Ben Flatman talks to Lanre and Tara Gbolade about setting up their practice and their vision for architecture as a tool for social and environmental change


Source: Tamed Designs

Lanre and Tara Gbolade

For a growing proportion of architects, a fulfilling career is not just about achieving commercial success, but also about engaging directly with the big issues of the day, and contributing to real social and environmental change. Few practices exemplify this approach better than Gbolade Design Studio, led by the husband and wife team of Lanre and Tara Gbolade.

From delivering sustainable housing to exhibiting at the Venice Biennale and working on the redesign of one of the UK’s busiest train stations, the practice seeks to blend its principles seamlessly with project delivery.

For Gbolade Design Studio, this means that work encompasses not just buildings, but the people, places and culture that surround them. The practice is currently involved in the new Waterloo Station masterplan for Lambeth council and Network Rail. Working alongside Grimshaw, it is focused on the placemaking strategy and on the meanwhile uses during implementation.

It’s a project with very real resonance for the practice, as its own studio is located on Westminster Bridge Road, and very much part of the immediate context of the station. “We’re in Waterloo, so we know the area well,” says Tara. “We understand the challenges, and the air and noise pollution.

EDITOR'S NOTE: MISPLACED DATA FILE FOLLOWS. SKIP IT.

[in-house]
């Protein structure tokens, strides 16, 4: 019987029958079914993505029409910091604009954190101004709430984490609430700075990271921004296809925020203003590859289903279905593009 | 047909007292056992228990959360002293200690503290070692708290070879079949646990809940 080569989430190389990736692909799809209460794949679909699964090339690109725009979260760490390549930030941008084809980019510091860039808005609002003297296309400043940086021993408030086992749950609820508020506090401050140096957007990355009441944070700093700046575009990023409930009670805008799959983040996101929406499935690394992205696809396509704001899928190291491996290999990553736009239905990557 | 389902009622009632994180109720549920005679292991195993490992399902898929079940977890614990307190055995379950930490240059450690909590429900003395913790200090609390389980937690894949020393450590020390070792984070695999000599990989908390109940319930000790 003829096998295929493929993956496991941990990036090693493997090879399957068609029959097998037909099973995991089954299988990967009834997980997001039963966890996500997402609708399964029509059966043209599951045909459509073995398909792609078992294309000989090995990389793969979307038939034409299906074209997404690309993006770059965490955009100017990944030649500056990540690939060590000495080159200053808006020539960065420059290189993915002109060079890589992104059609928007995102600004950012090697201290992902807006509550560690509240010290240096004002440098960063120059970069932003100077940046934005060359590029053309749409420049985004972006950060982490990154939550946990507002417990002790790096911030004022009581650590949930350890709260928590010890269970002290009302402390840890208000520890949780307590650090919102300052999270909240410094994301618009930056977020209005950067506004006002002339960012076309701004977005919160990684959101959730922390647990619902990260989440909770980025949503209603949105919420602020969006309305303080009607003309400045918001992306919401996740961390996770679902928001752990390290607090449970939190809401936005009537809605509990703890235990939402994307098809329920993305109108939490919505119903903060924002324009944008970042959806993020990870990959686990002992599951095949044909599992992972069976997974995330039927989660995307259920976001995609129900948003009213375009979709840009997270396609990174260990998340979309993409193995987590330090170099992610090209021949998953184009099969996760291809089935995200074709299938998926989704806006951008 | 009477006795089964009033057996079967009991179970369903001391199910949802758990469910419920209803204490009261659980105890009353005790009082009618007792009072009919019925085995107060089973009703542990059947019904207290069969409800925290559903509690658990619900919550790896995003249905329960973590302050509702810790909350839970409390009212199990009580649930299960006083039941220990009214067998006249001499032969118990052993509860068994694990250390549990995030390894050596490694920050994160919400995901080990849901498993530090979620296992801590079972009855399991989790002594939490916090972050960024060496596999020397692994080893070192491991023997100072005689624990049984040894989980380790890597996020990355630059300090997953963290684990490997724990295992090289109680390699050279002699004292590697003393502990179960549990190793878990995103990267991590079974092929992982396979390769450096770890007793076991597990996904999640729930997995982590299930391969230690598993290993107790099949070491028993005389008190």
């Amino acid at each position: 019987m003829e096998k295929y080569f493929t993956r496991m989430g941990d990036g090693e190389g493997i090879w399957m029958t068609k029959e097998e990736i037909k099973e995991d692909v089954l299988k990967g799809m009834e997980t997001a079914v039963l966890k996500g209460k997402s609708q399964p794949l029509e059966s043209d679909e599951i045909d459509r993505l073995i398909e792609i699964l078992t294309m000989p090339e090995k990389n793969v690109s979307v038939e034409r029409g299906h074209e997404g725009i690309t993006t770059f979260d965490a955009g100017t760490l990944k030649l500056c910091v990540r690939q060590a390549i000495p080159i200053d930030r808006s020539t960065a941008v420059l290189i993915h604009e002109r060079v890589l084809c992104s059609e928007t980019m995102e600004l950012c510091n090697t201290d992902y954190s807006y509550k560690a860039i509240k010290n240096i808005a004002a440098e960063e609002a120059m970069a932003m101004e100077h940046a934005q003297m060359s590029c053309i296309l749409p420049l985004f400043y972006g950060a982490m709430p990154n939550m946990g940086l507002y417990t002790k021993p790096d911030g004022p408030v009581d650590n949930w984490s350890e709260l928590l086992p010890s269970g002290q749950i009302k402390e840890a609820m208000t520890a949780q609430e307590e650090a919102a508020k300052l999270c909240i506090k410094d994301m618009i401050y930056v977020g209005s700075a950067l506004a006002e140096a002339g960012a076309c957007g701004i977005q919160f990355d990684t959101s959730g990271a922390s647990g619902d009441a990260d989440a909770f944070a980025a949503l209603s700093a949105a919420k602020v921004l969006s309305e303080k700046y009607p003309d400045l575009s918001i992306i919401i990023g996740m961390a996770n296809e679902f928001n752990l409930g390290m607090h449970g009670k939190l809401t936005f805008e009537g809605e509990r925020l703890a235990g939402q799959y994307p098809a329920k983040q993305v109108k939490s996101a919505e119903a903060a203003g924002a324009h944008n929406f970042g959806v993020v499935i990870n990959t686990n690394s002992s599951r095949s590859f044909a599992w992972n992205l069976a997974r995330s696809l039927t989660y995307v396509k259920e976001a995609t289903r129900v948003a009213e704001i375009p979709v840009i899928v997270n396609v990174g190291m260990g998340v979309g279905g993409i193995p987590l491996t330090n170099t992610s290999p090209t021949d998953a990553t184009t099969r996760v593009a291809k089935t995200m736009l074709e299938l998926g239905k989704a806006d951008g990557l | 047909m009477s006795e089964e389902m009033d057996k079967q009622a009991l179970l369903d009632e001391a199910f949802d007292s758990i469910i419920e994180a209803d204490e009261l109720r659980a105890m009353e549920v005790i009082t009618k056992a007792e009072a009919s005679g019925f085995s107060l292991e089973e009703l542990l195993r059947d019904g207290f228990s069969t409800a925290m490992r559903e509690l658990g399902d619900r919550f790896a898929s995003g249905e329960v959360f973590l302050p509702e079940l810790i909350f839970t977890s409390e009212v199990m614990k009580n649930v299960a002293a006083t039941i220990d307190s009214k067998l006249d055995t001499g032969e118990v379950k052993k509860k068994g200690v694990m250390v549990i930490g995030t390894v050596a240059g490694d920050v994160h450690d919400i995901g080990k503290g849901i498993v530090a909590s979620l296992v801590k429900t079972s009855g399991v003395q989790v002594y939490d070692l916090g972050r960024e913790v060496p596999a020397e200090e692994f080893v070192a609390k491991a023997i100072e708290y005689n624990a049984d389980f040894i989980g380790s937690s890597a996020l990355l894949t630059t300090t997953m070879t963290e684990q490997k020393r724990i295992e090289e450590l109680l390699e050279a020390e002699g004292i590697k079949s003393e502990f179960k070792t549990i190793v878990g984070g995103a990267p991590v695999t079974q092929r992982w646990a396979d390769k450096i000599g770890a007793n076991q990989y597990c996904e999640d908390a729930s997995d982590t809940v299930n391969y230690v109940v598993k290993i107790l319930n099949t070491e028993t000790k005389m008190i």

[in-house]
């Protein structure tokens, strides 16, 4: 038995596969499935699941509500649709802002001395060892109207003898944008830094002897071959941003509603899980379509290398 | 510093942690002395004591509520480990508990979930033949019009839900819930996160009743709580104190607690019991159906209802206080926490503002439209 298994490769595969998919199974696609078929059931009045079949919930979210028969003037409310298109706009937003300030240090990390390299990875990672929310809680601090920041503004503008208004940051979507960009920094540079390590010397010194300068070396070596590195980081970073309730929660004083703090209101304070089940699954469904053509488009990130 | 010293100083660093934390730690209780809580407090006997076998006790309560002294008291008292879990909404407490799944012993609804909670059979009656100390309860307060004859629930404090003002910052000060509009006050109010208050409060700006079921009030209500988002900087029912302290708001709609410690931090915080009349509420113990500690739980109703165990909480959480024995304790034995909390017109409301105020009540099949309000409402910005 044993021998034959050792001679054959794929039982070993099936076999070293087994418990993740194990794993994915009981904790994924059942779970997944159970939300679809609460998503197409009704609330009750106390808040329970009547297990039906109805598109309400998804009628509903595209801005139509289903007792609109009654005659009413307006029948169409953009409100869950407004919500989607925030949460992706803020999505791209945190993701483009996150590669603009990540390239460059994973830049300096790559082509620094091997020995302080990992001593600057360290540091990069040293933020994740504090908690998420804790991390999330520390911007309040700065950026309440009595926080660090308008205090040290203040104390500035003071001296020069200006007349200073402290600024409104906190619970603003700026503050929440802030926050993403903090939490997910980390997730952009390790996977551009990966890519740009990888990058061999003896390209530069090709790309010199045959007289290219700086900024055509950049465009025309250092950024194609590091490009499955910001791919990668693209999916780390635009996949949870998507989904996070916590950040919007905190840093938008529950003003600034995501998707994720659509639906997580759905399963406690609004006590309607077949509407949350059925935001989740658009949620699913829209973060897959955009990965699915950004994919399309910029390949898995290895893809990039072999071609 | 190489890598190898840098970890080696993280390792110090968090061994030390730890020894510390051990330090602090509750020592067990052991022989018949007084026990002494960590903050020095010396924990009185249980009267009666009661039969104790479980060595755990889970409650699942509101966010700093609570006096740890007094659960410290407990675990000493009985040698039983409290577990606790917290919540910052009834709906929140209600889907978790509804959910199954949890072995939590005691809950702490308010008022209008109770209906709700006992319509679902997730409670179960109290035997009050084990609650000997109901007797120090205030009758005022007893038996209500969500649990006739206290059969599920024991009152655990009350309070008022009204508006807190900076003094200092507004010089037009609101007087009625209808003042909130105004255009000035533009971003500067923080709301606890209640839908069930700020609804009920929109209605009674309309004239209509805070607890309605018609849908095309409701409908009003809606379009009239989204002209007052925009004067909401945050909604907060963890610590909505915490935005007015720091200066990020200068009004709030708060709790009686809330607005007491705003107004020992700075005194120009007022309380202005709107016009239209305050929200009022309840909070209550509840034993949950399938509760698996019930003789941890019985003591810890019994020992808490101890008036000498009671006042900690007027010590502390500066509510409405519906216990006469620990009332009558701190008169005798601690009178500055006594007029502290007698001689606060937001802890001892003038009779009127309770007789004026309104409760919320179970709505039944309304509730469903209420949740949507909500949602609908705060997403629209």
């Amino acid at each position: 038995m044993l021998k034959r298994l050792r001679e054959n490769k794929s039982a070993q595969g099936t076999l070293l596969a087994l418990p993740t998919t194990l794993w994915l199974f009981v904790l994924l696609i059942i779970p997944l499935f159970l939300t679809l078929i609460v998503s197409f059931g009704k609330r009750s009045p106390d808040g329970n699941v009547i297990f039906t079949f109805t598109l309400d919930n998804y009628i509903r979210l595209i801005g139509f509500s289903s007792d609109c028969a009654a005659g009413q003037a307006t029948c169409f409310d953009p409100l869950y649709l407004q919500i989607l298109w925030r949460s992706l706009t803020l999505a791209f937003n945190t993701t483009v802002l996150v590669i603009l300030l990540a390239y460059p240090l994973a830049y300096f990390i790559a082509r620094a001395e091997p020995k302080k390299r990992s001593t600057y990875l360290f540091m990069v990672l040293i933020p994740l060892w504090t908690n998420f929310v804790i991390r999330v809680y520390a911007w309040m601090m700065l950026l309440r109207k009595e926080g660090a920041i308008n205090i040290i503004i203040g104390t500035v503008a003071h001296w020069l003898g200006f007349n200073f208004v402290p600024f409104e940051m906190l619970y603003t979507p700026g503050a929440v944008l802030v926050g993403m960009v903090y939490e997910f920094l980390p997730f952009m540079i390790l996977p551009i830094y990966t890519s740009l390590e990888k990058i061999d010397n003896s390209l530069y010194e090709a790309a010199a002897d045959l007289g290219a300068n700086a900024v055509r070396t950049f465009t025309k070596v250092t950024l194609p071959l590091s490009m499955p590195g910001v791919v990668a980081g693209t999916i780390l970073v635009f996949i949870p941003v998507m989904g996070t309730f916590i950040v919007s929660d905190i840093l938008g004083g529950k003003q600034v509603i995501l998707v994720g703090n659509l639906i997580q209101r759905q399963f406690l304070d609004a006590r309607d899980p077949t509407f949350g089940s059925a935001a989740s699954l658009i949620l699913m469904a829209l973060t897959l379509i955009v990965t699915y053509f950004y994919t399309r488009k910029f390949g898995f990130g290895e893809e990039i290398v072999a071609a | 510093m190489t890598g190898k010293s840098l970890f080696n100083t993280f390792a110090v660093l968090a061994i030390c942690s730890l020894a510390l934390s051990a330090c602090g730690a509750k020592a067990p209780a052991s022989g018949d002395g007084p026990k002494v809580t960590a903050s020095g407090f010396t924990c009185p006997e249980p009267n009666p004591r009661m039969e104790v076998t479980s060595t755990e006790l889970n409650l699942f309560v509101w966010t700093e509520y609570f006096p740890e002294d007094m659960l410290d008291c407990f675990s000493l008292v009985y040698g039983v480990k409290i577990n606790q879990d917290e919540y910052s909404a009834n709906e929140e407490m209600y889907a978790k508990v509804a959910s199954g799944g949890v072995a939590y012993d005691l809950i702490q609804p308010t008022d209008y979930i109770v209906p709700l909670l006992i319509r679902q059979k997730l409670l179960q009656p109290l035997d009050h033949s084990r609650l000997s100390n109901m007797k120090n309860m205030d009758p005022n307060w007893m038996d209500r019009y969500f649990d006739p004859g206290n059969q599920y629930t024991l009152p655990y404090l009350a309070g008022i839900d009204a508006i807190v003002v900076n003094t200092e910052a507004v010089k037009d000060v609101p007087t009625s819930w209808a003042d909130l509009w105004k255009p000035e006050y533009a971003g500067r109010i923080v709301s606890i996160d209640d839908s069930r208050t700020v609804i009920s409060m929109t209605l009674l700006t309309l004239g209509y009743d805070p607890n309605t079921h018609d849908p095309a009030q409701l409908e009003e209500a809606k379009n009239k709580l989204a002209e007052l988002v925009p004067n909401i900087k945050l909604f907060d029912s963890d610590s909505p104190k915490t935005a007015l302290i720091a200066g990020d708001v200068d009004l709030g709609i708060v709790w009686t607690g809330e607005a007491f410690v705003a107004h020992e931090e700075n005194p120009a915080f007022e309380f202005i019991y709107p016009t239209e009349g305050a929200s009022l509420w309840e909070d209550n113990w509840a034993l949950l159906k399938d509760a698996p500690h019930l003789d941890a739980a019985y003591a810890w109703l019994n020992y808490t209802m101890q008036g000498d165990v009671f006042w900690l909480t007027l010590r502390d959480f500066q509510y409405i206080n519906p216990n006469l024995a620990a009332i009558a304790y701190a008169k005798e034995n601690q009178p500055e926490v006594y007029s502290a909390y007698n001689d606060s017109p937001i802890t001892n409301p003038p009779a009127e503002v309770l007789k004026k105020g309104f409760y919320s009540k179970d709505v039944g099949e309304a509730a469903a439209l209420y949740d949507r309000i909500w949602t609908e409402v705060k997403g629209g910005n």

“But we’re also profoundly aware that what we have here is a vibrant, wonderful part of the city. It’s a wonderful part of Lambeth. But, like everywhere else, it has this problems.”

The project aims to transform the UK’s busiest transport hub, along with its surrounding public realm. This ambitious initiative seeks to enhance the daily experience for the 100 million passengers who pass through the station each year.

The project explores the potential to unlock and rejuvenate the edges of Waterloo Station. The perimeter will be transformed into active, permeable and welcoming frontages, featuring new fully pedestrianised plazas. The intention is that these changes will encourage increased footfall along vibrant, safe and walkable streets, both during day and at night.

Image Credits - Grimshaw. Grimshaw & Gbolade Design Studioo_Waterloo Station Masterplan

Source: Grimshaw and Gbolade Design Studio

Waterloo Station masterplan - public realm

“The masterplan vision also looks at how we address challenges such as air pollution by increasing green routes, whether that’s by trees or low-level planting,” explains Lanre Gbolade. “We want to create places for people to dwell as they come out of the station, rather than just rushing through it.”

“It’s a fascinating challenge, as we’re having to consider the needs of so many different types of users, including office workers, students and tourists,” he adds. “Waterloo also has this challenge of having so many exits that nobody even knows about, as well as this subterranean world of Victorian tunnels that we’re trying to reanimate and integrate with the station and wider public realm.”